On Wednesday, the price of the dollar dropped to as low as N270. Ok scratch that, it dropped to as low as N290. No scratch that too, it dropped to as low as N310. I am confused!
I bet you are confused too! Don’t worry even parallel market operators are confused! No one knows the true price of the dollar and this is even causing a lot more panic for buyers and sellers. Analysts speculate a lot of the demand and supply currently available are phantom and does not represent reality. What you see are people quoting prices over the phone with no underlying transaction to achieve a realistic price. For transactions that have been consummated, some believe it is for and against the buyer depending on information asymmetry.
My Aboki, Buzu seemed to agree too. He tells me a lot of the guys quoting prices don’t actually have the dollars and that the current situation pose a disturbing trend to him and his fellow traders. “This market taya me, me sef don taya. Na only CBN fit save am”. Interpreted as I am tired of the market and it is only the CBN that can save it.
So I asked him how much he thought the dollar was at his own end and he says with the faintest assurance that it is N360. Even he wasn’t so sure. I asked him if I should buy now and he says “Ugo make you no buy oh”. Ugo do not buy. He explains that the price will likely crash further to under N300 as there are a lot of speculators who are still holding on to dollars.
Surely his advice came without an empirical reason and could probably be just be a “guestimate”. As a consolation, even hardcore economist could not predict the sharp fall of the price of the dollar this week. No one seems to know to what direction we are headed. Economic fundamentals of lower oil prices still remains, external reserves are low and CBN still has billions of dollars in unmet demand. So maybe the price could depreciate further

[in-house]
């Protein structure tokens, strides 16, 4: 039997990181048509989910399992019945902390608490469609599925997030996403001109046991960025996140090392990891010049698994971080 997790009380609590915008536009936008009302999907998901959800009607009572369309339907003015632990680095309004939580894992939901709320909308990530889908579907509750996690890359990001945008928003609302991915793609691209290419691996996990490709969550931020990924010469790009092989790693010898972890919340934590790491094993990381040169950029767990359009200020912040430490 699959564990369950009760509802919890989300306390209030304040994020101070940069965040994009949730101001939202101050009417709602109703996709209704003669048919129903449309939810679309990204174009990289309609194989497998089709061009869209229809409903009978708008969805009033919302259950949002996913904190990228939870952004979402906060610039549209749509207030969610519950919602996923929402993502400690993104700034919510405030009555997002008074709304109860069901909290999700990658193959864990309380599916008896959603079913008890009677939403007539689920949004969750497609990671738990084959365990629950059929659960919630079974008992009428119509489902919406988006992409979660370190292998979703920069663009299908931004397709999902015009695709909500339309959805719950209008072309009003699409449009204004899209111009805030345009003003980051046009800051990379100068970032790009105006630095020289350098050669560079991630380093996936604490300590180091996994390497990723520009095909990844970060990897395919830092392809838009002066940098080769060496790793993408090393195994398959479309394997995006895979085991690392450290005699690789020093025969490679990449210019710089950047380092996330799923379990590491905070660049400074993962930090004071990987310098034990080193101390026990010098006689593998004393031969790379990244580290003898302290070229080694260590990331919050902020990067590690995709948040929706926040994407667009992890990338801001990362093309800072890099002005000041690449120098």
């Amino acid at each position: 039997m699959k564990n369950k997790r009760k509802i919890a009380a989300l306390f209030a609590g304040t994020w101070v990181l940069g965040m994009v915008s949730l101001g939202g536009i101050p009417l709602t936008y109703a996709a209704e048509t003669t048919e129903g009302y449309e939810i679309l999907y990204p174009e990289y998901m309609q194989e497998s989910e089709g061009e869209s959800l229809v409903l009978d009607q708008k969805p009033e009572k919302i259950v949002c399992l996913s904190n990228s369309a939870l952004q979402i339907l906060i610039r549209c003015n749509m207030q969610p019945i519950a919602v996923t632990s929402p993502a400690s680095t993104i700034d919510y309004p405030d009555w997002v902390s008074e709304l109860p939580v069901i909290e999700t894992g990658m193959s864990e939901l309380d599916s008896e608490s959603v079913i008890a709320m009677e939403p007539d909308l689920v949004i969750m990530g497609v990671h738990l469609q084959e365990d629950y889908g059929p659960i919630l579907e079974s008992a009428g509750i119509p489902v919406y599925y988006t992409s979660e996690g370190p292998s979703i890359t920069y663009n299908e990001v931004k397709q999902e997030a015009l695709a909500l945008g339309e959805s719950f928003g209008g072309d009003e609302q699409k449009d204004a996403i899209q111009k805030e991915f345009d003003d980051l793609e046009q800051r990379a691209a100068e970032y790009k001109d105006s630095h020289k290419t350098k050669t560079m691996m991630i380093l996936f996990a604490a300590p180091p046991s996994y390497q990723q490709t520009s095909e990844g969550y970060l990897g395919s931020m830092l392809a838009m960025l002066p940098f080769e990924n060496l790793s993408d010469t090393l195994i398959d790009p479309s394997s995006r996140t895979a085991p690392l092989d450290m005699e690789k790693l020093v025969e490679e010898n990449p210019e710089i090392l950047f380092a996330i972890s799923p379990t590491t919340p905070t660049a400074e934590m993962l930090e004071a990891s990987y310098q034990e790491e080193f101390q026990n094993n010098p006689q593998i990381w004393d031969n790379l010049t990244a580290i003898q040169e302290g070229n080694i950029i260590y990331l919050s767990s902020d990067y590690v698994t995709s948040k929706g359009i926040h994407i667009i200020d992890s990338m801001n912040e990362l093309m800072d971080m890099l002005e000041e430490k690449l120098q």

On a flipside, the economy is faltering and people have lost jobs. Aggregate demand for goods and services are expected to fall as purchasing power has been eroded. It will therefore be foolhardy for importers to continue to import at the same volumes. Even if imports are not down despite falling aggregate demand, the fact that the naira has depreciated by over N100 in the past few weeks means some importers can no longer afford to import as much as they used to. The only demand that might not go away so soon is probably coming from salary earners who are speculating or those looking to stash up dollars for their personal use.
Volatility presents a superb opportunity to make super profits and those who are good at it may carry on. If you are like me who can’t play this FX volatility game, then be best to stick to Buzu’s advice. He promised to tell me when to buy again.